MA 15+, 179 minutes

5 Stars


Review by © Jane Freebury

Not without good reason, they say the short story is a perfect foundation for a screenplay. Not too much material to translate to screen, with enough scope for the filmmaker to riff on the original ideas. Short stories and novellas have clearly inspired some stunning cinema like Minority Report, Apocalypse Now and Memento.

A modest short story of the same name by Haruki Murakami, Drive My Car, has been adapted for screen here, with a few important changes, turning 40 or so pages into a three-hour screen epic. The results are sensational.

In the hands of a rising star of the Japanese industry, filmmaker Ryusuke Hamaguchi, the story has become a road trip deluxe with its own distinct rhythms, and many other things besides. Hamaguchi wrote the screenplay in a collaboration with Takamasa Oe.

Drive My Car may have a ring of familiarity. Aficionados of the Beatles will recognise the title of the song of the same name from among the band’s early work. Murakami’s novel Norwegian Wood has also been turned into a feature film, as has another short story by the celebrated Japanese author, Barn Burning.

In distinctive opening scenes of intimacy at twilight between a loving couple (Hidetoshi Nishijima and Reika Kirishima as Yusuke and Oto Kafuku), it reveals the marriage of two creatives that is at the heart of the narrative. Yusuke is a stage director currently staging a multicultural Waiting for Godot, his wife Oto a scriptwriter of popular television. In this oh so subtle and complex relationship drama, everything is interconnected.

Setting off one day for jury duty at a theatre festival overseas, Yusuke departs but returns home shortly afterwards when his flight is postponed. On arrival, Oto is having sex with another man, hot young actor Koshi Takatsuki (Masaki Okada), revealing a truth about the marriage. Managing to somehow slip away unseen by the two lovers, Yusuke returns to the airport hotel on offer, after all.

A defining motif for this road movie deluxe is an immaculate red car, not a convertible, but with sunroof at least

He appears to have already known that his younger wife slept with other men, but it is a shock to discover this when the couple appear to be so close, despite a typical cultural reserve. Their declarations of love for each other seem heartfelt and genuine. In a point of departure from the Murakami story, there is an even greater shock in store when Yusuke arrives homes late one evening to find Oto slumped on the floor, dead.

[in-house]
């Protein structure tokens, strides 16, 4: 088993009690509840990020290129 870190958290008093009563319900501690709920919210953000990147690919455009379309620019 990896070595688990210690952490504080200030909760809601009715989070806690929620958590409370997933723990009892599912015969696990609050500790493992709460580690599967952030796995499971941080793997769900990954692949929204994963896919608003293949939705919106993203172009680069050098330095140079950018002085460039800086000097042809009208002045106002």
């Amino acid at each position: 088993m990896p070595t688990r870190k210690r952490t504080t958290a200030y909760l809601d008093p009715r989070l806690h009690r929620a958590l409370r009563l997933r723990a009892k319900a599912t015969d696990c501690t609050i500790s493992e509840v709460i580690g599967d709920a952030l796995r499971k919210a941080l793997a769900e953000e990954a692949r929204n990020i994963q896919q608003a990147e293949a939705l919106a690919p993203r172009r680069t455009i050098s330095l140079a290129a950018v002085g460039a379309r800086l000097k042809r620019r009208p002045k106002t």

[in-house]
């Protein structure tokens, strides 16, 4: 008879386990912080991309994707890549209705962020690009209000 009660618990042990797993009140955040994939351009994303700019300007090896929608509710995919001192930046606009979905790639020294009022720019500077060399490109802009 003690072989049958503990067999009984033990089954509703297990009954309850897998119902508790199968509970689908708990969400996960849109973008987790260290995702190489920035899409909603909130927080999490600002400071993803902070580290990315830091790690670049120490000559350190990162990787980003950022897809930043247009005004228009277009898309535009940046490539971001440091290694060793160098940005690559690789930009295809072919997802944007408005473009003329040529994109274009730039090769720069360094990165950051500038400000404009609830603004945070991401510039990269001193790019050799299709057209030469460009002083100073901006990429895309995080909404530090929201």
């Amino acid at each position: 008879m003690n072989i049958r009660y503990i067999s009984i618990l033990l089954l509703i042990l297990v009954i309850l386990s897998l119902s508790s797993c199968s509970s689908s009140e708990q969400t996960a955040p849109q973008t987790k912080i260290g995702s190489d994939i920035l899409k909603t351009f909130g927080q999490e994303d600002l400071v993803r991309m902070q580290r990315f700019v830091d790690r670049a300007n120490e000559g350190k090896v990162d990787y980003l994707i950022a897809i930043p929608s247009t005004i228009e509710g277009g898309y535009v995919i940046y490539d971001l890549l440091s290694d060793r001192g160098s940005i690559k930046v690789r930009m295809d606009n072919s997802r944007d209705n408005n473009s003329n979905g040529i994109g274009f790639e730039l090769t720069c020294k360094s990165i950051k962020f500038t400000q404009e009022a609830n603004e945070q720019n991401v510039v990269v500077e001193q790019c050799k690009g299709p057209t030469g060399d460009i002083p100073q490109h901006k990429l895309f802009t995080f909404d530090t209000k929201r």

A defining motif of Ride My Car is an immaculate red vehicle seen above the city streets in high-angle. Not the convertible for the road that allows wind through the hair, but with a sunroof, at least.

Hidetoshi Nishijima and Toko Miura in Drive My Car


The Saab 900 is often at heart of the frame, a red centre to the cool cityscapes and countryside in winter. Of course, Yusuke prefers to be at the wheel, not in the passenger seat, and it’s also vital in his routine to have distances to cover so that he can listen to the tapes of the dialogue for his stage productions. We hear at one point that the only fault he would admit to finding in his wife was the way she drove.

A compelling, hypnotic journey into the human heart, that calls for an act of surrender

After he has been a widower a while, Yusuke takes up a short residency in Hiroshima to develop his new production of Uncle Vanya, a diverting multicultural approach to the Chekhov. While there, the role forces him to accept a driver (Toko Miura as Misaki) who turns out to be a taciturn woman of 23 who drives so smoothly, Yusuke cannot find fault.

So begins the second tranche of this road trip. Outside the cities and beyond into the Japanese hinterland, told in images that are freighted with other things besides the impact of war or of Western culture on the people of Japan.

This is a superbly well-made film, by turns classical and challenging. Hamaguchi has inserted opening credits a cool 40 minutes in, and dares to wrench his audiences out of the world he has so carefully created with a surprise ending that brings the narrative abruptly into the present-day pandemic, where everyone is running around masked-up.

This hypnotic, compelling journey into the human heart and soul is sublimely well-executed with exceptional lead performances. With a running time well in excess of today’s long standards, this road movie deluxe, that works so superbly, calls for an act of surrender.

First published in the Canberra Times on 12 February 2022.  Jane’s reviews are also published on Rotten Tomatoes